Scalar downtime, and how to know between downtime and disappearance

David graciously posted for all of us last night, notifying us of troubles accessing Scalar, which seemed at the time to have disappeared.  When you’re looking for a needed tool, especially under deadline, and it appears to have vanished or changed or its functionality is impaired, what to do? My answer: there are steps you can take to see the nature of the problem. Continue reading “Scalar downtime, and how to know between downtime and disappearance”

Embracing ephemerality in the digital humanities

As soon as any DH project's started, it's biological clock is ticking
As soon as any DH project’s started, its biological clock is ticking

One thing that not many digital humanists write about directly, but has become increasingly clear to practitioners in the field, is how ephemeral so much of our thought and work is, especially in comparison to traditional humanities products likes articles and books. What if, while still trying to make our projects more sustainable, we were also to accept ephemerality as central to digital humanities practice? Continue reading “Embracing ephemerality in the digital humanities”

Three things to get you through HTML/CSS and coding

Here are few things to think about, as you do your HTML/CSS on Codecademy, and then do your coding, but a lot of this will help for just about any of our tool/methodology exercises. They may not be as useful as the three things that Homer taught Bart, but they cover quite a bit. Continue reading “Three things to get you through HTML/CSS and coding”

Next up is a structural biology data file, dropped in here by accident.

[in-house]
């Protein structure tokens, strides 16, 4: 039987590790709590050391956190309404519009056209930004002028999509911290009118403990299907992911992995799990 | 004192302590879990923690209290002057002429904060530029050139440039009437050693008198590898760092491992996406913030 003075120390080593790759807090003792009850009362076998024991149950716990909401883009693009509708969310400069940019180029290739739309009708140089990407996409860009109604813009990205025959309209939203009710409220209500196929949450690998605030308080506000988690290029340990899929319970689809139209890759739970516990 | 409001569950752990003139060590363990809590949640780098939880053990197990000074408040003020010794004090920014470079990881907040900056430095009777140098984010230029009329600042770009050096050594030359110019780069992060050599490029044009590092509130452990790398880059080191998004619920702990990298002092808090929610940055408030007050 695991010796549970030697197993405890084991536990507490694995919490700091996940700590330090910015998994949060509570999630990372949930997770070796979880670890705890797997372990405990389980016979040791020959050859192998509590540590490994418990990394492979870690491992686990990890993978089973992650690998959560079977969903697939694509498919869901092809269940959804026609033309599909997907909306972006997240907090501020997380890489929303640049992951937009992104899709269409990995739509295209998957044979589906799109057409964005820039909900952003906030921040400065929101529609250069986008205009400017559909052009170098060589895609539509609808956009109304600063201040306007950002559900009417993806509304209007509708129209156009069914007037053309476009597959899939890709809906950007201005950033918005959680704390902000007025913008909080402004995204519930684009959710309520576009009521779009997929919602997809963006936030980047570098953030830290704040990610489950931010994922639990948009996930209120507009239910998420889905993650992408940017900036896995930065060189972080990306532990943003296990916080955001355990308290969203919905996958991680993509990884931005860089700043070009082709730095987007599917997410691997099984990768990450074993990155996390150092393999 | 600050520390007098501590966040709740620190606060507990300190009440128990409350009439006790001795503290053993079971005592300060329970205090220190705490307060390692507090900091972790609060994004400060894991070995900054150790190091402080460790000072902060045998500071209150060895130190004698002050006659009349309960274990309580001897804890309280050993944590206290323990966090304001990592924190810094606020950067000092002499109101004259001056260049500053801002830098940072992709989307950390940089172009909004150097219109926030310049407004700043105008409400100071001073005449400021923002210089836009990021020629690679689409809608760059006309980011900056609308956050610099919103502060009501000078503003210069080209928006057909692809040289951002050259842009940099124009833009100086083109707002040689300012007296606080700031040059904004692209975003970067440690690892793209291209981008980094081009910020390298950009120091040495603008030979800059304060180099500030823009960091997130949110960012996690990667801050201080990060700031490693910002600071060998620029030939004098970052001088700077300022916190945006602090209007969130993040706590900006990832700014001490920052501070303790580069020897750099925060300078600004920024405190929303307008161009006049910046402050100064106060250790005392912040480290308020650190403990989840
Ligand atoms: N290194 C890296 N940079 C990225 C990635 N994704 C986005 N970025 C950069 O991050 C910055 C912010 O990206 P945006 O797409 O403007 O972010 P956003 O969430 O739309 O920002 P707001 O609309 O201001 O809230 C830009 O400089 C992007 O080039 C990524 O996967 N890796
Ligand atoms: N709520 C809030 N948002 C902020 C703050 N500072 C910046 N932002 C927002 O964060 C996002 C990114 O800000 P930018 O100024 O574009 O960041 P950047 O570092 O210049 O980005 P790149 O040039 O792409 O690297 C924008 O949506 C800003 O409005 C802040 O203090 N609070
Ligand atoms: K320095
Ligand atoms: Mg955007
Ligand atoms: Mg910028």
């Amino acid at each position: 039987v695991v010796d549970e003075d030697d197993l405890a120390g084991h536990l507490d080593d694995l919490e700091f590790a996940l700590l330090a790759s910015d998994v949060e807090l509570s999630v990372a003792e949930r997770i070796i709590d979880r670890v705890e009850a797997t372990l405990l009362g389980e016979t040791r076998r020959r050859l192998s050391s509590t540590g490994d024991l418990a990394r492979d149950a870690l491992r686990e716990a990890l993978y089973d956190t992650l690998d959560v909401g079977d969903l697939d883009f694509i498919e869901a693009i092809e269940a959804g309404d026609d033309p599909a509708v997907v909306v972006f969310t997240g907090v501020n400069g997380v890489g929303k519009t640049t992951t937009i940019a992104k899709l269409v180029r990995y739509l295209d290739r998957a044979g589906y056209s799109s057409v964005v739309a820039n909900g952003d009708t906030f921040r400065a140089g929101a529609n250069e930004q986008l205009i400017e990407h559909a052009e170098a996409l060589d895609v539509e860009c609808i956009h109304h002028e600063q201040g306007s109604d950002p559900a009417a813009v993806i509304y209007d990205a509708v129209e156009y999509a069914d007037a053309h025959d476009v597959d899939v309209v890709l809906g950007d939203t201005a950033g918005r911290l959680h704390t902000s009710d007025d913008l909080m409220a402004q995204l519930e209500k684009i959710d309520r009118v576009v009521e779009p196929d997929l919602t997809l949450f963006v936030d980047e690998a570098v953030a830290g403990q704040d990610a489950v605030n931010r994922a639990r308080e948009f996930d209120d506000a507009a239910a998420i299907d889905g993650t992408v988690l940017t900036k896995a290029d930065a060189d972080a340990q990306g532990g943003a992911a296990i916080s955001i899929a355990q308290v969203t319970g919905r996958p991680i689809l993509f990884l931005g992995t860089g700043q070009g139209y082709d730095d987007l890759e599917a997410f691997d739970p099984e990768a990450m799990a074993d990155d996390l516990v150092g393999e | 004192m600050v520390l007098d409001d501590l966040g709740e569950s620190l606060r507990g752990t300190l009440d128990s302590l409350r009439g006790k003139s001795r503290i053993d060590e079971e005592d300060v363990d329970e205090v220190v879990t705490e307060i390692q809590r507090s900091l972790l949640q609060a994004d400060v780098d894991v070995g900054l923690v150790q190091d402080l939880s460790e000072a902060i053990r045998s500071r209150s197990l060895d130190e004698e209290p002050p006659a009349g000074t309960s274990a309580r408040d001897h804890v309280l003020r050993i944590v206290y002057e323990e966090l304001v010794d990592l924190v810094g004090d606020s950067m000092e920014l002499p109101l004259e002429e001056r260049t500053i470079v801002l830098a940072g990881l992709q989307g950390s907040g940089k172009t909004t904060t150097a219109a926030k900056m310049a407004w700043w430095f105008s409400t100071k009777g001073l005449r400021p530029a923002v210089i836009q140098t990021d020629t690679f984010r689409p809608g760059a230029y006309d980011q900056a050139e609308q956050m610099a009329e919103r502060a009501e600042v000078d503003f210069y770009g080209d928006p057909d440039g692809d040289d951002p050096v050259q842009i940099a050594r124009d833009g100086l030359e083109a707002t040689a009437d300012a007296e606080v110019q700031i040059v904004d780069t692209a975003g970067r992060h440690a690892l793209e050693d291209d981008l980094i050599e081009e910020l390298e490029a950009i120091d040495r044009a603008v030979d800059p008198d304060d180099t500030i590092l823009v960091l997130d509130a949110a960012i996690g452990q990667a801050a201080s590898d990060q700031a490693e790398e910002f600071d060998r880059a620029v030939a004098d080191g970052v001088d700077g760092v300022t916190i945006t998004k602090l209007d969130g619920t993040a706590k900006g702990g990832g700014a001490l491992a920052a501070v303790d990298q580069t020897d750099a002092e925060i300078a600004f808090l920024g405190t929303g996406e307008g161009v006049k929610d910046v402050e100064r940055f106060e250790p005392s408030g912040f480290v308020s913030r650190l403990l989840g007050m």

Why are we here?

Ok, that could be a deeply metaphysical question about life, the universe, and everything, and the answer “42” really is just a joke.

What I’m asking for more immediately is how or why each of us came to this class, ACS6802/HIST6800. We all had choices, after all, in that for grad students at BGSU, there are many classes on offer this semester, and for me, there are certainly many courses that I enjoyed and could teach again (here are a few). Continue reading “Why are we here?”

Welcome, and how to start

Howdy, fellow digital humanities folks, to ACS6820/HIST6800, Spring, 2016 at BGSU.

I’m excited about our course this semester.  This is the second time I’ve taught this course (here’s the first iteration), and the first time fully online.  In some ways, a lot has happened since then—digital humanities (we’ll call it “DH” for short from now on) is a fast-moving field, technology changes, tools get modified or sometimes disappear—but in other ways, we’re asking many of the same questions. Continue reading “Welcome, and how to start”

Take hope, all ye who enter

This is the second time I’ve taught this course, and the first time entirely online.

Some opening thoughts:

  1. This class will be different from a lot of courses that you’ve taken, in that it will involve less reading and more doing.
  2. This class will be more collaborative than most of the courses you’ve taken. That’s by design, as some would argue that collaboration is a necessary part of DH’s DNA (although not always in practice).
  3. Don’t be intimidated. We’re all encountering something new, and we’re encountering it together.
  4. Have fun. Each of the skills that we’re working on is meant to be a jumping-off-point for you to learn more by doing, by experimenting, by making things and even breaking things.
  5. Explore. See those links? Those come from exploring. Whenever you have a question, there’s an internet of projects, answers, tips, tricks, provocations, and conversations just a few clicks away.

I’m looking forward to exploring DH with you this semester.